While many welcomed Amazon’s success in acquiring ATP Tour and US Open media rights in the UK, replacing Sky, this may have had more to do with Sky’s lack of interest than any strategic focus by Amazon on tennis as a sport. Michele Serri, a Senior Associate at Oliver & Ohlbaum Associates and formally at PwC within the Strategy & Innovation team investigates the challenges that Tennis is needing to address head-on.
The 10th annual ATP Finals is underway in London. With rumoured hot competition to replace London as host for 2020 and beyond, and global sponsorship revenue for the sport as a whole up 34 per cent since 2010, it would appear all is well with the $2.5-billion sport of tennis.
But dig beneath the surface and a different picture emerges. Participation in the USA, according to the Outdoor Foundation, declined from almost 19 million in 2010 to 18 million in 2016. Equipment sales in the USA declined from $248 million to just over $230 million in the same period. The same declining trend in participation in the UK emerged from Sport England’s recent figures.
Perhaps most disconcerting of all, the average age of ATP tennis viewers in the USA grew from 51 in 2000 to 61 in 2016, showing significant audience ageing for male tennis competitions. Moreover, according to research undertaken by Morning Consult in 2018, 53 per cent of respondents in the USA showed no interest in tennis, whereas just 19 per cent say they are interested. Comforting figures come only from Spain and France where - in 2016 - 32 and 37 per cent of respondents declared any interest in tennis, respectively.
While many welcomed Amazon’s success in acquiring ATP Tour and US Open media rights in the UK, replacing Sky, this probably had more to do with Sky’s lack of interest in paying more for the property than any strategic focus by Amazon on tennis as a sport; and in the medium term it is likely to reduce the exposure of the sport in the UK.
And alongside these developments are the ever-present doubts about the integrity of some of the matches lower down the global event scale, where players outside the top 100 who struggle to make any kind of living at all might be tempted by match-fixers and their gambling backers.
Grand Slams’ popularity seems to have peaked
The four Grand Slam tournaments (the Australian Open in January, the French Open at Roland Garros in May/June, Wimbledon in July and the US Open in September) account for almost half of all prize money out of the 125 top-tier tournaments. But many sources reported empty seats during the French Open, and the yearly growth in attendance of Grand Slams and ATP/WTA finals between 2014 and 2017 was just 0.1 per cent. Wimbledon even saw a yearly decline of 0.9 per cent (2014-2018).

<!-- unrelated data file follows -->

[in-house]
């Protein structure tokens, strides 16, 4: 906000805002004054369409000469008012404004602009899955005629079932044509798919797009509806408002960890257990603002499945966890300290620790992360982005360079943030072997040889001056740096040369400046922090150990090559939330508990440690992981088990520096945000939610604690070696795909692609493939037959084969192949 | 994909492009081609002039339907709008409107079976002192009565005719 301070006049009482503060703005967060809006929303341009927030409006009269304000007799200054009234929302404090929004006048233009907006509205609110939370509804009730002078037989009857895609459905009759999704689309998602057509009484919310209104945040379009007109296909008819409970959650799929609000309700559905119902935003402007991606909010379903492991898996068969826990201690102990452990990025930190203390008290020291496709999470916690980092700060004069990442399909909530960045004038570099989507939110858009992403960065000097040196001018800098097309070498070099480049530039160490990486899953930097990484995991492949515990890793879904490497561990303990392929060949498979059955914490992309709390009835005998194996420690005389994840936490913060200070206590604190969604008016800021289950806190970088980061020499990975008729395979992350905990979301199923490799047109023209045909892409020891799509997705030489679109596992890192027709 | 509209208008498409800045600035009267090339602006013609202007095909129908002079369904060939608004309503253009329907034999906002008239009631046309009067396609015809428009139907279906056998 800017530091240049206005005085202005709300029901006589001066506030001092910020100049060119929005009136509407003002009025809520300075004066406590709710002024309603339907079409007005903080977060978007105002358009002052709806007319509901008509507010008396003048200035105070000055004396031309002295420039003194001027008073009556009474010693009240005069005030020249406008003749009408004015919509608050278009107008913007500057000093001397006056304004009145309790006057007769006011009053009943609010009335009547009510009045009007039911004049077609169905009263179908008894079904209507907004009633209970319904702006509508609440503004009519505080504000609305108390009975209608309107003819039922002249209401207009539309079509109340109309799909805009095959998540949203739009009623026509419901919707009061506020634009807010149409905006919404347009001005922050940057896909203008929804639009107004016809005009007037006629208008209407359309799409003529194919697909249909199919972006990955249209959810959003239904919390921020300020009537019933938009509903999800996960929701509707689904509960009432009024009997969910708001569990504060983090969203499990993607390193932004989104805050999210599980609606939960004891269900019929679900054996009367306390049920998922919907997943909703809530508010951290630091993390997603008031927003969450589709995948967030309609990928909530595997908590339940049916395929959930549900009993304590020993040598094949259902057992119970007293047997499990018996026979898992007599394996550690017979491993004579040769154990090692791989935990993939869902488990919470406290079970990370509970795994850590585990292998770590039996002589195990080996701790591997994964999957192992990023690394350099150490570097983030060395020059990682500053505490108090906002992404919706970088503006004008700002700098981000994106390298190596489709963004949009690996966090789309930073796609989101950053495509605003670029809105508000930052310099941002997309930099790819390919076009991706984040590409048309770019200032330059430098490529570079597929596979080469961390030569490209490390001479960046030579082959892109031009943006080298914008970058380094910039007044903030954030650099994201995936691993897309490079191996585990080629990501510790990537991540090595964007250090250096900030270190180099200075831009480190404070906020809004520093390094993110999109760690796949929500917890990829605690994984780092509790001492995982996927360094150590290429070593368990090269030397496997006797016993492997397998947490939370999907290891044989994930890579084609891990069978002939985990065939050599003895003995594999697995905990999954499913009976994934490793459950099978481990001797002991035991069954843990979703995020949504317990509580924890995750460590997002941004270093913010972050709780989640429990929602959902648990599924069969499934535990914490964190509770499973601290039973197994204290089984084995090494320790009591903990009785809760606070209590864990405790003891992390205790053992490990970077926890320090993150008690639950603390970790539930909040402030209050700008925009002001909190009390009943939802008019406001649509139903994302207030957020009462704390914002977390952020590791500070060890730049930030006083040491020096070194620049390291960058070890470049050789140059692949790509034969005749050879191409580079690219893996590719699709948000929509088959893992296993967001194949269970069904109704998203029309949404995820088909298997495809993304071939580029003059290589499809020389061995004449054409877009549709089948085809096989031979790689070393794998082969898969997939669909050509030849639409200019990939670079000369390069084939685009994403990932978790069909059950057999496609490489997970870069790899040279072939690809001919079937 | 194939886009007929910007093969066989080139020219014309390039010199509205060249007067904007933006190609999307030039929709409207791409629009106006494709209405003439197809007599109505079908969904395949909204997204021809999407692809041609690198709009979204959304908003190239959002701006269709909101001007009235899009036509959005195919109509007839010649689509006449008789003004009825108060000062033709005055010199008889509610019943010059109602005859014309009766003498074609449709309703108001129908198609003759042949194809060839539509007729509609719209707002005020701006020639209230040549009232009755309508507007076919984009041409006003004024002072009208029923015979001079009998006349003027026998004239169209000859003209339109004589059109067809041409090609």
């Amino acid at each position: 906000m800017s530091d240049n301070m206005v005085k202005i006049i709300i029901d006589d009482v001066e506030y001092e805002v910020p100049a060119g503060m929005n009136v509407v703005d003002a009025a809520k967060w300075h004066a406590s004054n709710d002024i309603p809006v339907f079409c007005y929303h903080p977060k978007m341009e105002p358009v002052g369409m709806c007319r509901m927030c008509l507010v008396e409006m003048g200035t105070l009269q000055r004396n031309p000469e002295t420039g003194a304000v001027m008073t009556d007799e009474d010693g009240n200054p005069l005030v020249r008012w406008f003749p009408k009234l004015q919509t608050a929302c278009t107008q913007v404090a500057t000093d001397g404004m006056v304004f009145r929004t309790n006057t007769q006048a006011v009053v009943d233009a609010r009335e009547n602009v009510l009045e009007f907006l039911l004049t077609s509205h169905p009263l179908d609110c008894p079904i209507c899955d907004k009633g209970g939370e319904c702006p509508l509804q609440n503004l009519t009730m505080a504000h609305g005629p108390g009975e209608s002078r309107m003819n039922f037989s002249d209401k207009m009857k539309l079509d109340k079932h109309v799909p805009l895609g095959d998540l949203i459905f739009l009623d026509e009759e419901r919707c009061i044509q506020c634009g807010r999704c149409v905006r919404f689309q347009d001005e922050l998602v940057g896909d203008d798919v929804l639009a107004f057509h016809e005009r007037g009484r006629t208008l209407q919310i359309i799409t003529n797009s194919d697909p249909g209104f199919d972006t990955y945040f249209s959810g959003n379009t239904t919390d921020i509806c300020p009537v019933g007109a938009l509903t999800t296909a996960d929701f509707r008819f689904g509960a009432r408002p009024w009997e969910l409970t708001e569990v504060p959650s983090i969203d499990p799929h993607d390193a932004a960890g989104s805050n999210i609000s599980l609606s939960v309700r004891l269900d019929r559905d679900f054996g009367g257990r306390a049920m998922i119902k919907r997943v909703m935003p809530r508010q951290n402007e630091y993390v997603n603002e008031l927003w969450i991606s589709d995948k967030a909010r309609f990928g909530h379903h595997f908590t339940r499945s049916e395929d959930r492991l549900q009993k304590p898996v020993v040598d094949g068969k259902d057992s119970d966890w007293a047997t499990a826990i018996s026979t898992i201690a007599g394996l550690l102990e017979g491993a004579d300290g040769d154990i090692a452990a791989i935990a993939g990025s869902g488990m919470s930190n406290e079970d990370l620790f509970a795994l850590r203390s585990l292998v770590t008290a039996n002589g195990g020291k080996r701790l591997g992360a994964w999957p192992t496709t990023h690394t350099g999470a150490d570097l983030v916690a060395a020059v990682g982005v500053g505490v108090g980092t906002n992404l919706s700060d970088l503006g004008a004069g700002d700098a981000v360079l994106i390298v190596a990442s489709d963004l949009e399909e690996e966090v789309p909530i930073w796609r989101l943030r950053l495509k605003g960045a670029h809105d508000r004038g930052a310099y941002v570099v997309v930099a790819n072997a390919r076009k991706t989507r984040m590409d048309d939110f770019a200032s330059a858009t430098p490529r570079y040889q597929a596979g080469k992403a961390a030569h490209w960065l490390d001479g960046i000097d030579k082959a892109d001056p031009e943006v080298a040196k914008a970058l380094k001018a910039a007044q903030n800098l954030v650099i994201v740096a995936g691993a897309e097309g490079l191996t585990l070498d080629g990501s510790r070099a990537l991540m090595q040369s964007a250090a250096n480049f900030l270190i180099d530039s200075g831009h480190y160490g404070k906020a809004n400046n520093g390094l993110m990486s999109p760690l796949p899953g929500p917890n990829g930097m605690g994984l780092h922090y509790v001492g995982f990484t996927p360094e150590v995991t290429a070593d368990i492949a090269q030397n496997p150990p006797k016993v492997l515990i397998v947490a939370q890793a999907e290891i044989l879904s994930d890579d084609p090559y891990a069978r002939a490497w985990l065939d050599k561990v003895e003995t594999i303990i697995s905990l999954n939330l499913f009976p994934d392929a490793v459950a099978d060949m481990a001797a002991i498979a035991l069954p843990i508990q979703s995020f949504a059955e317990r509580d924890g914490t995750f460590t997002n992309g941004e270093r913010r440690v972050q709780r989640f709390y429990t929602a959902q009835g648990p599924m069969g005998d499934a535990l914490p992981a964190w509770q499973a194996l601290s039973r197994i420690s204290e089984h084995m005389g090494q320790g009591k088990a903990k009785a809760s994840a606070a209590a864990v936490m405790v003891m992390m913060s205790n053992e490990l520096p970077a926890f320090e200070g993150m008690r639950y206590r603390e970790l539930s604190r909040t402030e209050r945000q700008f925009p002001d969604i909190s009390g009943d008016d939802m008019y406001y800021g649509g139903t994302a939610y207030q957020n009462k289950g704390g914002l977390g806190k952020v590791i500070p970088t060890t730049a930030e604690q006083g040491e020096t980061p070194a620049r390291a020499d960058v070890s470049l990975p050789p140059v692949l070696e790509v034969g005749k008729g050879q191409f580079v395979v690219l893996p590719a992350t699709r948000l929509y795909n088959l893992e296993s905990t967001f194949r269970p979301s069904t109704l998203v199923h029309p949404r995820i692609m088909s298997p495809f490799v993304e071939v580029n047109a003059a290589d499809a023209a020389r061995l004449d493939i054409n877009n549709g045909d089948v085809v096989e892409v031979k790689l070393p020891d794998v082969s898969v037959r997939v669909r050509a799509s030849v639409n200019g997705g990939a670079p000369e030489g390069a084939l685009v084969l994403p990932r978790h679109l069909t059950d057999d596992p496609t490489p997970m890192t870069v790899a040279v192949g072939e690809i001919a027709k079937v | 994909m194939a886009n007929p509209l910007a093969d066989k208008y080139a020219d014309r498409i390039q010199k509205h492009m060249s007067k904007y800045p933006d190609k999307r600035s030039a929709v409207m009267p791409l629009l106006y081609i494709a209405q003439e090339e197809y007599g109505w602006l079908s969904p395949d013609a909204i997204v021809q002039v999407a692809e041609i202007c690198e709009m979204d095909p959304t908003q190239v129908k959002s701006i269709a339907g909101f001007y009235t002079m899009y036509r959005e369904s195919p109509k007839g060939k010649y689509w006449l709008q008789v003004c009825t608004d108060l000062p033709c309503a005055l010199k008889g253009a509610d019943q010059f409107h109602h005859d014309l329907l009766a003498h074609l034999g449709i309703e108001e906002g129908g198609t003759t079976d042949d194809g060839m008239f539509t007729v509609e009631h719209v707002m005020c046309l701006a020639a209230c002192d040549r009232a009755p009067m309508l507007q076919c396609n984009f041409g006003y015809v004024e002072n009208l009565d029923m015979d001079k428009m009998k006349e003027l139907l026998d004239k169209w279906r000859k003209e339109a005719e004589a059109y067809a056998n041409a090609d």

While increasing ticket prices might mean stagnant attendances, if not stagnant revenues, pricing to a wealthy market might not be the best way to get the next generation of tennis fans interested in the game.
Ageing stars and a lack of top US players
The ageing of famous players and a shortage of future stars is another big business problem. Federer (37), Nadal (32), Djokovic (31) and Murray (31) are heading for retirement and no other young talent has yet emerged with commensurate star power. The same applies to the WTA circuit where the Williams sisters are 37 and 38, while Maria Sharapova is 31.
The twilight of current global stars adds to the longer-term lack of top US stars, especially in the men’s game. No US player has been consistently in the top four men’s world rankings since the turn of the century, and there is no sign of a radical change in the near future: just two male and three female players in the current Top 30 - dominated by Spanish men and Eastern-European women - come from the USA.
Whereas 30 years ago the Bollettieri Tennis Academy in Florida was more or less a production line of future world beaters, many of them from USA, today the IMG-Bollettieri Academy is mainly a production line for elite college tennis scholarship candidates eager to pay the academy’s fees in return for the chance of free top college education – IMG has created a better business model, but no real US-born world beaters.